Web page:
Dog Disease Questions

What is conjunctivitis?

Conjunctivitis is simply inflammation of the conjunctiva of the eye (the mucous membrane that lines the inner surface of the eyelids and continues over the front part of the eyeball). When this tissue is infected, the eyes burn and become red and runny (hence the nickname “pinkeye”). There are many causes of conjunctivitis–many types of bacteria can get into the eye and cause infection.

This is a condition that can become serious, if the infection isn’t treated and it grows out of control. In a worst-case scenario, the eye could be damaged enough by the bacteria to cause blindness. So if your pet’s eyes seem infected or inflamed, take him to the veterinarian for an exam.

Your veterinarian may prescribe antibiotics and/or other eye treatments, and you’ll need to be sure to follow all the instructions for administering them. With a little help from you and your veterinarian, however, your pet with conjunctivitis can soon feel good as new.


What is parvovirus?

Parvovirus is a dangerous virus that attacks dogs’ intestinal tracts. It can cause severe bloody diarrhea, vomiting, and electrolyte imbalances and can lead to severe dehydration, a buildup of toxins or poisons in the bloodstream, and eventually death. When puppies under 12 weeks old are infected, the virus can damage the heart muscle and cause lifelong cardiac problems. Parvovirus is extremely contagious and can be transmitted by any person, animal, or object that comes in contact with a infected dog’s feces. The virus can survive extreme heat and cold for long periods of time, and may remain alive on a surface long after the feces has been removed.

There are many ways you can protect your dog from parvovirus. Most veterinarians recommend multiple vaccinations for growing puppies. As dogs get older, their immunity is maintained with annual booster shots. Use a solution of one part bleach to thirty parts water to clean areas frequented by other dogs, and use the solution on the soles of your shoes if you think you’ve walked through an infected area.

If your dog experiences vomiting, severe diarrhea, depression, or loss of appetite, see your veterinarian as soon as possible. Though there are presently no drugs to kill the virus, there are treatments proven to control its symptoms.


What is Canine Distemper?

Canine distemper is a member of the paramyxovirus class. It is spread from dog to dog in secretions like saliva, urine and tears. It affects a variety of systems within the dog, such as the immune system (by suppressing the ability to make white blood cells and fight off infection), the central nervous system (resulting in seizures and erratic behavior), the gastrointestinal system (resulting in vomiting and diarrhea), and the respiratory system (resulting in coughing). In short, canine distemper is a very nasty little virus.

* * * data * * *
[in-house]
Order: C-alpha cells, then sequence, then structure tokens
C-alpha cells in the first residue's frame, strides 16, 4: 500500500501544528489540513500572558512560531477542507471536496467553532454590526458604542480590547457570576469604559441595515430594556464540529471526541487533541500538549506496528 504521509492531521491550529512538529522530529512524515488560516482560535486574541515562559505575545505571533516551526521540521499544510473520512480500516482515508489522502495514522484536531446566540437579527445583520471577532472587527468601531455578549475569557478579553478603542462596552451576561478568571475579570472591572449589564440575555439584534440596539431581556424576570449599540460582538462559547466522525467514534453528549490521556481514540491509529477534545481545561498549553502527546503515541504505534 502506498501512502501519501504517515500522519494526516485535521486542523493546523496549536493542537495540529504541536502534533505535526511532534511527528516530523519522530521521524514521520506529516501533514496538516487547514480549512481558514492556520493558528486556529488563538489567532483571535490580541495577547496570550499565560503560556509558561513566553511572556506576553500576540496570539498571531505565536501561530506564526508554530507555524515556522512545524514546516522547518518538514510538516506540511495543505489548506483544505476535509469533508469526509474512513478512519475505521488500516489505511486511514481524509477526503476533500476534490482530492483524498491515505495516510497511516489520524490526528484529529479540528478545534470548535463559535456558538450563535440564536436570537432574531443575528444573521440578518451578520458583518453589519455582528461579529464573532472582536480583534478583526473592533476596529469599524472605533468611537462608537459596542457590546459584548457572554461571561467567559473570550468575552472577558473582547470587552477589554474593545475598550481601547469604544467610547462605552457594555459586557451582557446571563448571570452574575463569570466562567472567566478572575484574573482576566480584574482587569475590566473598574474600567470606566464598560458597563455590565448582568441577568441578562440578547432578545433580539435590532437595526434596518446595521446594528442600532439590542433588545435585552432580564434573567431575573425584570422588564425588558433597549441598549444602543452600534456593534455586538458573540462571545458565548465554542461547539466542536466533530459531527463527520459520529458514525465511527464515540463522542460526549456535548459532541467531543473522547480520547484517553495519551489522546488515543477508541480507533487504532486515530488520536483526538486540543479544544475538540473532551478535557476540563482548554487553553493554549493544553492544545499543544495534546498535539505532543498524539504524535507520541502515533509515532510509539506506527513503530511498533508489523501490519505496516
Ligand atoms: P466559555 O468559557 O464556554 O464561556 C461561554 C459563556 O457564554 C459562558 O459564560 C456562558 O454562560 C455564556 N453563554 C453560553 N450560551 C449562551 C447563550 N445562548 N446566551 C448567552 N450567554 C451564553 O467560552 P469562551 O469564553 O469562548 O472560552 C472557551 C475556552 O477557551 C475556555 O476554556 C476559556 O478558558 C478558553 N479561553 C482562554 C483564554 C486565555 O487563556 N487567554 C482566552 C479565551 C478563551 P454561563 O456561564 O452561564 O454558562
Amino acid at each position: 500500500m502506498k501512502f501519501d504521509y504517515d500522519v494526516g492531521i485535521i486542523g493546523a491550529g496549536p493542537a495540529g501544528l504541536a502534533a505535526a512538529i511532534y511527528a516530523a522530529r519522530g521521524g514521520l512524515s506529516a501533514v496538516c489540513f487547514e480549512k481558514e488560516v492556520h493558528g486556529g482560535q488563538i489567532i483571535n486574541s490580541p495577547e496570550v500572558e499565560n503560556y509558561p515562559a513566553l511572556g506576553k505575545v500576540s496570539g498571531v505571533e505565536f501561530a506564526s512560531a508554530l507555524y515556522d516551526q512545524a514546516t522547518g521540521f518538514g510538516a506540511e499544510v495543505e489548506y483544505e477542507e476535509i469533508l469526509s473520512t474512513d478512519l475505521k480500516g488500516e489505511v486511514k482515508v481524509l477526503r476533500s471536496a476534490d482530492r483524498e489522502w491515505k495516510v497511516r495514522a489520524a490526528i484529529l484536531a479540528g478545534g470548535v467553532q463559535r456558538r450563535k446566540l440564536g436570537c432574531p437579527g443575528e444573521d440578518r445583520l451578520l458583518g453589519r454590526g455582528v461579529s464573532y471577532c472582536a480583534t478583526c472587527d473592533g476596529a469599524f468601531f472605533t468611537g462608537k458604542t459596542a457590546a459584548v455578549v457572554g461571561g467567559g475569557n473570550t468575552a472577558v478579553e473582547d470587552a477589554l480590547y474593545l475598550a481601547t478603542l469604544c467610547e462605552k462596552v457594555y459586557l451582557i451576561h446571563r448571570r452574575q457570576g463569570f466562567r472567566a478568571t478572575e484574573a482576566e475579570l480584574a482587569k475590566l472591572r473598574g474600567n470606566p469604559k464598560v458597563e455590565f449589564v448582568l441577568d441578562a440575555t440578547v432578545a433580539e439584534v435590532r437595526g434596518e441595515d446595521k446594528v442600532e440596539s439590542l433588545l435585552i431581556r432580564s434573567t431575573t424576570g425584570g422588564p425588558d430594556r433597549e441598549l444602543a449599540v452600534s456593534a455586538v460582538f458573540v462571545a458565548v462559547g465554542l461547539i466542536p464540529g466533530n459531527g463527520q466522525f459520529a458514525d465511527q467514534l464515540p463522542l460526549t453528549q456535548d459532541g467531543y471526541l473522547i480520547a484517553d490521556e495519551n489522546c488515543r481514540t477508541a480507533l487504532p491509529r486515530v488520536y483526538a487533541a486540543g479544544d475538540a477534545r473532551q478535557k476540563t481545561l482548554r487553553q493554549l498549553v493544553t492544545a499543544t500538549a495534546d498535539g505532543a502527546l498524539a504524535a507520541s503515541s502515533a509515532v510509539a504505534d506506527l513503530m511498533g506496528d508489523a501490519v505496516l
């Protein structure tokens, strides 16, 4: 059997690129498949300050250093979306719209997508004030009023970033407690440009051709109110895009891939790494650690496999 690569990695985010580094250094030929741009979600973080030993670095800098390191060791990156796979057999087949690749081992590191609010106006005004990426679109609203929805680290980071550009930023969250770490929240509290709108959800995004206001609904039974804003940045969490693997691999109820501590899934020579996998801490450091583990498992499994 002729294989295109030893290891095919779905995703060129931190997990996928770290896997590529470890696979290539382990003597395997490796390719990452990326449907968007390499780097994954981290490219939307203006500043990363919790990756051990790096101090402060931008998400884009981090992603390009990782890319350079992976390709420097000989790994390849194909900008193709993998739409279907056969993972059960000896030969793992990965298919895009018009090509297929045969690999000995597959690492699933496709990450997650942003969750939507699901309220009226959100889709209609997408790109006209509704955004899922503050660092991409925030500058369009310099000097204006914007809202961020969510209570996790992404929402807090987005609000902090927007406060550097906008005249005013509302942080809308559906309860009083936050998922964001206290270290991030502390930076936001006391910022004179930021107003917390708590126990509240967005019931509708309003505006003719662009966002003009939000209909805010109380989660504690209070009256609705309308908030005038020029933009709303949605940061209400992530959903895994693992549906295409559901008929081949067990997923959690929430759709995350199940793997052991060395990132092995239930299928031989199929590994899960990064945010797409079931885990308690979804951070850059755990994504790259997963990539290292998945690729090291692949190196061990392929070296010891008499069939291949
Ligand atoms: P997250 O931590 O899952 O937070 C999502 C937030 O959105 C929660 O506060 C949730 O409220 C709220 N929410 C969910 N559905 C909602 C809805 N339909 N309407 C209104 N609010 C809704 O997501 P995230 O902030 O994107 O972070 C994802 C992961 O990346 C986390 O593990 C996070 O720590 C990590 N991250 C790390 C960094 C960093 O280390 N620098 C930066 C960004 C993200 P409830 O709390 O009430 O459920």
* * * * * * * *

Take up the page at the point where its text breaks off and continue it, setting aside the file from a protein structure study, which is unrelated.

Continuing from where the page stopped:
Classically, however, canine distemper affects puppies and dogs that have not been vaccinated against it. Most dogs are presented to the veterinarian for depression, lethargy and thick green eye discharge. Some dogs will come in for seizures. Dogs that recover initially from the disease may have seizures or other central nervous system disorders later in their old age.


Arthritis

My ten year old dog is suffering from arthritis in her back hips. What can I do to make her more comfortable?

If you haven’t already, you should take your dog to your veterinarian to find out if there are any medications that may help her with the discomfort and muscle strength in her back legs and/or lower back. Your veterinarian can recommend products to help keep her joints flexible and painkillers that should relieve her discomfort. If she is carrying any extra weight, getting her to lose even a few pounds may make a big difference in her comfort level and ability to get around. It may also help to provide a soft surface for your dog to sleep on.


Stroke and Blood Clots

What treatments are recommended for dogs that have had a stroke or have blood clots?

The typical stroke that strikes humans has only been seen in dogs in extremely rare cases. Though they’re rare, however, blood clots and other kinds of blockage can occur in any organ or other body part. (The term “stroke” refers to a blockage of the arteries in any part of the body, not just in the brain.)

The specific treatment for a blocked artery would depend upon a number of factors, including where the blockage is, how serious it is and the dog’s overall physical health. Your veterinarian should be able to diagnose your pet and advise you on any appropriate treatment.

 

Information courtesy of The American Animal Hospital Association